In order to power the city, monsters have to scare children so that they scream. However, the children are toxic to the monsters, and after a child gets through, two monsters realize things may not be what they think.
The toys are mistakenly delivered to a day-care center instead of the attic right before Andy leaves for college, and it's up to Woody to convince the other toys that they weren't abandoned and to return home.
An elderly man reads the book "The Princess Bride" to his sick and thus currently bedridden adolescent grandson, the reading of the book which has been passed down within the family for generations. The grandson is sure he won't like the story, with a romance at its core, he preferring something with lots of action and "no kissing". But the grandson is powerless to stop his grandfather, whose feelings he doesn't want to hurt. The story centers on Buttercup, a former farm girl who has been chosen as the princess bride to Prince Humperdinck of Florian. Buttercup does not love him, she who still laments the death of her one true love, Westley, five years ago. Westley was a hired hand on the farm, his stock answer of "as you wish" to any request she made of him which she came to understand was his way of saying that he loved her. But Westley went away to sea, only to be killed by the Dread Pirate Roberts. On a horse ride to clear her mind of her upcoming predicament of marriage, Buttercup... Written by
The fencing masters that Inigo and Westley talk about studying are all real fencing masters from the 14th to 16th centuries (although the styles of fighting they are using have little to do with what those masters actually taught). See more »
When the grandson and grandfather argue over whether life is fair, in shots of the grandfather's face the pages of the book are flat. When the camera turns to the grandson, the top left page is sticking up and has the grandfather's thumb under it. See more »
A great adventure film in somewhat the same style as other great fantasy adventures like The Neverending Story, The Princess Bride takes us on a wonderful trip along with fascinating and enormously amusing c
I'm not exactly sure what exactly it is that makes The Princess Bride such a spectacular film. Or, at the very least, I just can't pinpoint a single characteristic about it that really rises above all others as the main reason that no one should miss it. Indeed, it has a title that should prove to be remarkably uninteresting to the typical action adventure fan (okay, MALE action adventure fan), but even the most die-hard Die Hard fan would love this film. It is extremely important not to judge this film just because it has such a flowery and dangerously (at the risk of sounding shallow) girly name, because it is full of wonderful adventure and even some good killing and violence. Does this belong in this kind of romantic comedy? Absolutely! The cover box of the film looks like that of a cheesy romance novel, but the film is truly great from start to finish. And, indeed, the film is very aware of the superficial impression that it leaves, and it even presents it directly through Fred Savage's initial response to his grandfather reading him the story. But as the film goes on, we begin to have the same reaction that Fred has. We can't get enough.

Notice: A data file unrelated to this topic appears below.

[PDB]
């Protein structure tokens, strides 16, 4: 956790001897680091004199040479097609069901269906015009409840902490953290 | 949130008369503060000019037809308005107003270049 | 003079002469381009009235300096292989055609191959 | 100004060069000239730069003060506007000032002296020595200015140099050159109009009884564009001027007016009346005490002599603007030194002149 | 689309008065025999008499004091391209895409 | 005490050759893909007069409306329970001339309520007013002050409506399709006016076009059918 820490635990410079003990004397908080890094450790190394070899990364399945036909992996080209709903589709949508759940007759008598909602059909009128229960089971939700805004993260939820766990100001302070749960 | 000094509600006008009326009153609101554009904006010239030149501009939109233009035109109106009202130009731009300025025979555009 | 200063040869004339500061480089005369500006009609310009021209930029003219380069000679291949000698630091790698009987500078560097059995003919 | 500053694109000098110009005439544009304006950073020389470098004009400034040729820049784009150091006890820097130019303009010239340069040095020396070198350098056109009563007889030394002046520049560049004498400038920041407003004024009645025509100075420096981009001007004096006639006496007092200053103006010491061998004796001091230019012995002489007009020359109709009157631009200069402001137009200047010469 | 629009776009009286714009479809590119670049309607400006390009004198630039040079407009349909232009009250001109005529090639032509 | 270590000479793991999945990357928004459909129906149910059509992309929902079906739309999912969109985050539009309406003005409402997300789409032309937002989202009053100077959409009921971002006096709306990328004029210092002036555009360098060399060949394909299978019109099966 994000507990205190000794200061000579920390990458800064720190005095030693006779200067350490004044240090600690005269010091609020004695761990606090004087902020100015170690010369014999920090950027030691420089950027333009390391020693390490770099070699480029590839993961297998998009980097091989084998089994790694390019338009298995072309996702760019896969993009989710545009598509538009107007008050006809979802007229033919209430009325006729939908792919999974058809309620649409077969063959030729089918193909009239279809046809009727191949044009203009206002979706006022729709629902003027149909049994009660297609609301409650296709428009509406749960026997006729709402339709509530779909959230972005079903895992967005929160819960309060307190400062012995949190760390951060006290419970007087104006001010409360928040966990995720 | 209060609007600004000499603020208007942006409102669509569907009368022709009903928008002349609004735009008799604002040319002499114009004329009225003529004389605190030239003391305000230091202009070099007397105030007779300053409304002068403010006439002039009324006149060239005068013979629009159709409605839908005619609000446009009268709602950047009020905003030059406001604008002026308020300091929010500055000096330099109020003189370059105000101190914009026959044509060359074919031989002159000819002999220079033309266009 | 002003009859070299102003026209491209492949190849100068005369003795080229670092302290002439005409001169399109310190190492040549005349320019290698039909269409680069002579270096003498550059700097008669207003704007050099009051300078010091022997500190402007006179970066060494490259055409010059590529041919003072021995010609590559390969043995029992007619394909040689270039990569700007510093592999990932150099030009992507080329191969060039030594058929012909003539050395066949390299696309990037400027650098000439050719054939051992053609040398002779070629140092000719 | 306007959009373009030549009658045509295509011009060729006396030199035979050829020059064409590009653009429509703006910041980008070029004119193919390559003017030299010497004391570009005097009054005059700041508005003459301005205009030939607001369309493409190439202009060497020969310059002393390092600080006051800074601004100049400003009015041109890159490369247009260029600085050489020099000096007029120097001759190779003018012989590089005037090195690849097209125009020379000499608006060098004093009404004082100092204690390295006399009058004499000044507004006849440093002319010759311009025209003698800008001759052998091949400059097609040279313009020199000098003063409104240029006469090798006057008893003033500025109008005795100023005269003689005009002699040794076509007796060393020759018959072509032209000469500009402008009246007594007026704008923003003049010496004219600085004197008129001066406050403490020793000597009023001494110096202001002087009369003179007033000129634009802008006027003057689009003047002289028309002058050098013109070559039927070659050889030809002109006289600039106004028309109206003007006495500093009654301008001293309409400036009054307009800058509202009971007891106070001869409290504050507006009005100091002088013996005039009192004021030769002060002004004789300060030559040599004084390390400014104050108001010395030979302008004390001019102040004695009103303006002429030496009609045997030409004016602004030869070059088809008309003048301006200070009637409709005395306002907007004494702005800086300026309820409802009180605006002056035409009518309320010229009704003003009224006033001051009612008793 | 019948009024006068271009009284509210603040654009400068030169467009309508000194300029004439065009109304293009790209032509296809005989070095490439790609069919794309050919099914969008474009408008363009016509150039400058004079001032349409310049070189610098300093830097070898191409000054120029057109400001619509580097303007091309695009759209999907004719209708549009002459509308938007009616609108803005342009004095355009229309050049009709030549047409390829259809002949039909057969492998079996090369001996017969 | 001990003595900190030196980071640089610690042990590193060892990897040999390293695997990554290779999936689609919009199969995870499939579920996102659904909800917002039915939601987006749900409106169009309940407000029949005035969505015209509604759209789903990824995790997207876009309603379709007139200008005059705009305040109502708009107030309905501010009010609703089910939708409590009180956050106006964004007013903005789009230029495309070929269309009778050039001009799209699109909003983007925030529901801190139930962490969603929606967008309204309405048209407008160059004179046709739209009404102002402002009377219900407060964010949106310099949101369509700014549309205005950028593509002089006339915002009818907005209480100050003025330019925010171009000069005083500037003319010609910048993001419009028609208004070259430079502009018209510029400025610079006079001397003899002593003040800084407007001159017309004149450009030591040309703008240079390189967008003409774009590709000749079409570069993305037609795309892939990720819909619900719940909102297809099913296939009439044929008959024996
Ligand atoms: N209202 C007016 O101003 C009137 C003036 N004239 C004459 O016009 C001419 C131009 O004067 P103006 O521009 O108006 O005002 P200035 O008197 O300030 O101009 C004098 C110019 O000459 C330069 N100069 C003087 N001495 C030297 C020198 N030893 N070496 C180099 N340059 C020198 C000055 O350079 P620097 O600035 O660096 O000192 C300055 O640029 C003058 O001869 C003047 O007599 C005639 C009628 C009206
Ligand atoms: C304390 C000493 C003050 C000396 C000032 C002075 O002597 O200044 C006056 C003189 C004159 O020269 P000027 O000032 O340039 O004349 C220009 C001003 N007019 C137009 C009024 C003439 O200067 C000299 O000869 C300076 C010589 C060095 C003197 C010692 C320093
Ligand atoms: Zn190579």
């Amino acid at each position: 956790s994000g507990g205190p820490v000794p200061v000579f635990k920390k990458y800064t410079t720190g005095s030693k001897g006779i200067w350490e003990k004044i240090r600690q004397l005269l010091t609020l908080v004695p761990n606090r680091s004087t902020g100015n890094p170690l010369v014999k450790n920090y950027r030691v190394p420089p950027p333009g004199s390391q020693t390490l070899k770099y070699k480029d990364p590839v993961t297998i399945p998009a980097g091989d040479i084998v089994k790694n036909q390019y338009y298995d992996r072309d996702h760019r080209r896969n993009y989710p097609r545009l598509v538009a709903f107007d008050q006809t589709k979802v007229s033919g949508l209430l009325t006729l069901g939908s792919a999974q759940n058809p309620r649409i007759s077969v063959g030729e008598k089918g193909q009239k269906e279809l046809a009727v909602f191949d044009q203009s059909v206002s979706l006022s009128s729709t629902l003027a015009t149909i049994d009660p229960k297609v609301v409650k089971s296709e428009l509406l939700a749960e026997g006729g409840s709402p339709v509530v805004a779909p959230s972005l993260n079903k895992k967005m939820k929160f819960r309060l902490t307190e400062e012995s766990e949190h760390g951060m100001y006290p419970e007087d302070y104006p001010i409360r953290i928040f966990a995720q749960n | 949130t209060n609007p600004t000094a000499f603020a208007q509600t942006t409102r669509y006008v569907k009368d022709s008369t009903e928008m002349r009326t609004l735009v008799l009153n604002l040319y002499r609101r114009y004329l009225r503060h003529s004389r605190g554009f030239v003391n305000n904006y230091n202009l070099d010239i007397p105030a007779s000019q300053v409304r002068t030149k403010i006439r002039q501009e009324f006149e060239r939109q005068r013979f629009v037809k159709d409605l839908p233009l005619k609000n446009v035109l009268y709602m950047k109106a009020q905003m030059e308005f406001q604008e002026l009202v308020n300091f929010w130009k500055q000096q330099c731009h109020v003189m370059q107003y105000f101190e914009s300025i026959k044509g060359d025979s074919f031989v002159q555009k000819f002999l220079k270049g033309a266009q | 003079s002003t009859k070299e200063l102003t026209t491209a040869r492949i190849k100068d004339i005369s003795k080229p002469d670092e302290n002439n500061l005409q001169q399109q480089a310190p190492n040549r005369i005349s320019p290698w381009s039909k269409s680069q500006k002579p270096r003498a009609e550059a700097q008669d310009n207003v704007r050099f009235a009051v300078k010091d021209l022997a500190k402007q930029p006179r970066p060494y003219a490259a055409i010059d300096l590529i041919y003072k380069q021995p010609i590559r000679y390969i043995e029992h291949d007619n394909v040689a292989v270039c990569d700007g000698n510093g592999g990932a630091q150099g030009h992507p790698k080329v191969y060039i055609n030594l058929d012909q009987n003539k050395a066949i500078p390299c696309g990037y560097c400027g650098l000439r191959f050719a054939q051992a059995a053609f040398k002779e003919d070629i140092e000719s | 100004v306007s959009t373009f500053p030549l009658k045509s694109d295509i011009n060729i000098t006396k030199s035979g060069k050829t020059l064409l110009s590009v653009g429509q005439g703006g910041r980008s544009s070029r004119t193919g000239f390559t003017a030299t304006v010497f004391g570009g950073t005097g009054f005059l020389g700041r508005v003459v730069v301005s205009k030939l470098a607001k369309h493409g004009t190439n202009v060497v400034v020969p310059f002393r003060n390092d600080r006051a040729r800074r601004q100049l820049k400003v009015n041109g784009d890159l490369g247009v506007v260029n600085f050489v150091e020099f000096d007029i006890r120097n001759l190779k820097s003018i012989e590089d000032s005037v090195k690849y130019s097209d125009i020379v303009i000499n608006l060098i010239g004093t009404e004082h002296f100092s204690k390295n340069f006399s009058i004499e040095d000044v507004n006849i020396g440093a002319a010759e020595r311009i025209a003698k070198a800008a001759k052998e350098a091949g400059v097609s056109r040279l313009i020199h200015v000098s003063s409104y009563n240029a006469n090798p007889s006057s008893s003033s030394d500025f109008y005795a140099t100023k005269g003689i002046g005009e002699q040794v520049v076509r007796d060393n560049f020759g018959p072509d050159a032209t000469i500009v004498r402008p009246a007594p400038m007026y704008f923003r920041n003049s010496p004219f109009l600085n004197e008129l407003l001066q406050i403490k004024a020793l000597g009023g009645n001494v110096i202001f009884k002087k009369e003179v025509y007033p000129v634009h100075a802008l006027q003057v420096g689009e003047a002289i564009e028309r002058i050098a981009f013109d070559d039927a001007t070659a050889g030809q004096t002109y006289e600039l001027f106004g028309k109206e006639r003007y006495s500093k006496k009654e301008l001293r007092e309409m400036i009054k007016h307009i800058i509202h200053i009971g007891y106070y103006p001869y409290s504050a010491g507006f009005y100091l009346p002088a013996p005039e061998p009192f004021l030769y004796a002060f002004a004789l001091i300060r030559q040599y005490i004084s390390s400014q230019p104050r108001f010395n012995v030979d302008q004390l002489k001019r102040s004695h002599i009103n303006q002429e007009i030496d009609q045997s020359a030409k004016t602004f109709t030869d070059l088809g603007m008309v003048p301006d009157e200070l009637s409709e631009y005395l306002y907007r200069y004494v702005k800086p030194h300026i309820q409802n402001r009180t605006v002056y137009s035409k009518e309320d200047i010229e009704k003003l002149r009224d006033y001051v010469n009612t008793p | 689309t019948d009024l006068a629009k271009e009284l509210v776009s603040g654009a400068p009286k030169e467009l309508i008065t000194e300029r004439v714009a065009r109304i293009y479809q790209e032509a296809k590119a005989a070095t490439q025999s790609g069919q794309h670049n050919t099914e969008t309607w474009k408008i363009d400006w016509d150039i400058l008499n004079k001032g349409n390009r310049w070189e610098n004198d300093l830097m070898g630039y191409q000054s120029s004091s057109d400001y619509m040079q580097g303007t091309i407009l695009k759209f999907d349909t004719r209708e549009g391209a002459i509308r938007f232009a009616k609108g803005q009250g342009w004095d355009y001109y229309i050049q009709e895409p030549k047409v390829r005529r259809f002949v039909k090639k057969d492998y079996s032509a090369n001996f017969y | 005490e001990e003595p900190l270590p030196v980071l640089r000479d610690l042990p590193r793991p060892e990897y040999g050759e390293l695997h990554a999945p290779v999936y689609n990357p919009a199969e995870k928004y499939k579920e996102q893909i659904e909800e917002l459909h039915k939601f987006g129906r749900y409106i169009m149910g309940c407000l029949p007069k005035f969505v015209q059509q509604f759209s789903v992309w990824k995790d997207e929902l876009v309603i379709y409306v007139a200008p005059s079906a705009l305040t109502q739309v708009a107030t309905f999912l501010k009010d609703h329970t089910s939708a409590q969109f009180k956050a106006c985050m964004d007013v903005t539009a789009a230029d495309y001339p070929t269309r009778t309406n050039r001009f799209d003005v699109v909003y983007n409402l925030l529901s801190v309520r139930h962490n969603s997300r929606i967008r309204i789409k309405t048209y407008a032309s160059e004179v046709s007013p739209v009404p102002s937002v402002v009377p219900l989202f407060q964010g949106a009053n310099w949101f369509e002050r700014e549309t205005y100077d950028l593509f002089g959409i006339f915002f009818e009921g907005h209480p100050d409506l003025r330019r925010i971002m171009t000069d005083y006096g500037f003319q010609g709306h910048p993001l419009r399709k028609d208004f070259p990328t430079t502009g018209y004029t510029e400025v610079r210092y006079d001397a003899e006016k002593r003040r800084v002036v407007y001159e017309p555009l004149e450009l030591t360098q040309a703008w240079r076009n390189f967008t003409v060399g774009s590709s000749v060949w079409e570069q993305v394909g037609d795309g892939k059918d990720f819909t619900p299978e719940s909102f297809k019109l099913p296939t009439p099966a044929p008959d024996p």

Cary Elwes delivers by far the most outstanding performance of his career as Westley, the love-struck servant to Buttercup, a beautiful blonde woman living in a misty romantic fantasy world. Sadly, Elwes' later career has been punctuated by roles that do not serve him well, especially after such a stunning performance in this role. Liar Liar and Twister come immediately to mind. Robin Wright also gives one of the best performances of her career in her film debut here as Princess Buttercup, but the real quality of the performances that makes the movie so great is the fact that they were able to pack the film full of comic relief (it was nearly nonstop from start to finish) without taking anything away from the tension or the overall respectability of the film. It is interesting to consider the polar opposite effect of the comic relief on the vast majority of the James Bond films. Wallace Shawn is absolutely hilarious as Vizzini, the bonehead villain who is completely convinced that he has the whole world figured out, Andre the Giant delivers a lumbering but highly impressive performance as Vizzini's enormous, idiot sidekick, and by far my favorite of all, Mandy Patinkin creates one of the most entertaining and likeable characters created in a film in the entire decade of the 1980s (`My name is Inigo Montoya. You killed my father. Prepare to die!').
This is great stuff. Told as a story read from a book, just like The Neverending Story, The Princess Bride provides a magical mix of romance and fantasy and action and comedy to provide an enormously entertaining film for moviegoers of all ages. The Princess Bride is an absolutely wonderful film that is truly not to be missed.
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